King Abdullah bin Abdul Aziz is due to return tomorrow after three months away to a country where reformers inspired by Egypt are calling for greater transparency and equality.
Riyadh, Saudi Arabia
When his royal jet lands here in the Saudi capital on Wednesday, ending a three-month absence, King Abdullah bin Abdul Aziz will find a nation seemingly moored in the eye of the epic storm howling around it.
But it is also clear that the octogenarian king, who went to New York in late November for back surgery and then to Morocco to convalesce, is returning to a realm touched in significant ways by the youth rebellions roiling the Middle East.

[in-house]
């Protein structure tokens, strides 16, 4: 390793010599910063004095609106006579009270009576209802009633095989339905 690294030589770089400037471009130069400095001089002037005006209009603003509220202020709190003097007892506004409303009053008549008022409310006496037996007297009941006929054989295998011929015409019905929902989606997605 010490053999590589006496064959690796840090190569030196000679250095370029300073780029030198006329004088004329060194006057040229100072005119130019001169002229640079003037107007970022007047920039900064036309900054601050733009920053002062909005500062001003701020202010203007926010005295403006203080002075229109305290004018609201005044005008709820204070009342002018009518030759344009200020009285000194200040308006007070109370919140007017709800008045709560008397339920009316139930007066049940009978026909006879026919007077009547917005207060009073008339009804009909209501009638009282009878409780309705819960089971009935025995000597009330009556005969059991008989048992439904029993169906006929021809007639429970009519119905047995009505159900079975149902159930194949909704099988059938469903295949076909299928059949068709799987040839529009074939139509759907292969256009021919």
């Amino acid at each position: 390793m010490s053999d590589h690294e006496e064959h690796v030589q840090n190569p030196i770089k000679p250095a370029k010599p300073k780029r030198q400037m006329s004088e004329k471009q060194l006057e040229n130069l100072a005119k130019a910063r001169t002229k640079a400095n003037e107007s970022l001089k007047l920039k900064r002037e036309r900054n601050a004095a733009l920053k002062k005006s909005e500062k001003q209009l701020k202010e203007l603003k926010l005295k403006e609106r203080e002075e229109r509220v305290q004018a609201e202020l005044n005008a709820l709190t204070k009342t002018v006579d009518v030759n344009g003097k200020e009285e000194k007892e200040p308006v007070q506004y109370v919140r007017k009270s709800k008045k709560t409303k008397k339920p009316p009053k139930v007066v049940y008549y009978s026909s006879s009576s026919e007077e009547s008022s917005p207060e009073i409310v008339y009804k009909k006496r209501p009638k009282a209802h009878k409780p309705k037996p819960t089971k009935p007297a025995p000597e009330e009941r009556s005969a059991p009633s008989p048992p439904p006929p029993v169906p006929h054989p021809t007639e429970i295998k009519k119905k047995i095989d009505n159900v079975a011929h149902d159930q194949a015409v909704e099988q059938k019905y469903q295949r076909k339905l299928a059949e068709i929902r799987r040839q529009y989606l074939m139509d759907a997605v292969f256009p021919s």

More than ever before, Saudis are openly calling for change, including political reforms. The most vociferous are tech-savvy youths who have obsessively followed their peers’ historic movements, especially in Egypt, on Twitter and Facebook.
True, King Abdullah – whose oil-rich coffers provide the country with generous benefits and material development – is genuinely liked by most of his subjects. And the government is shielded by a religious culture in which rebellion is deemed illicit and public street protest considered gauche.
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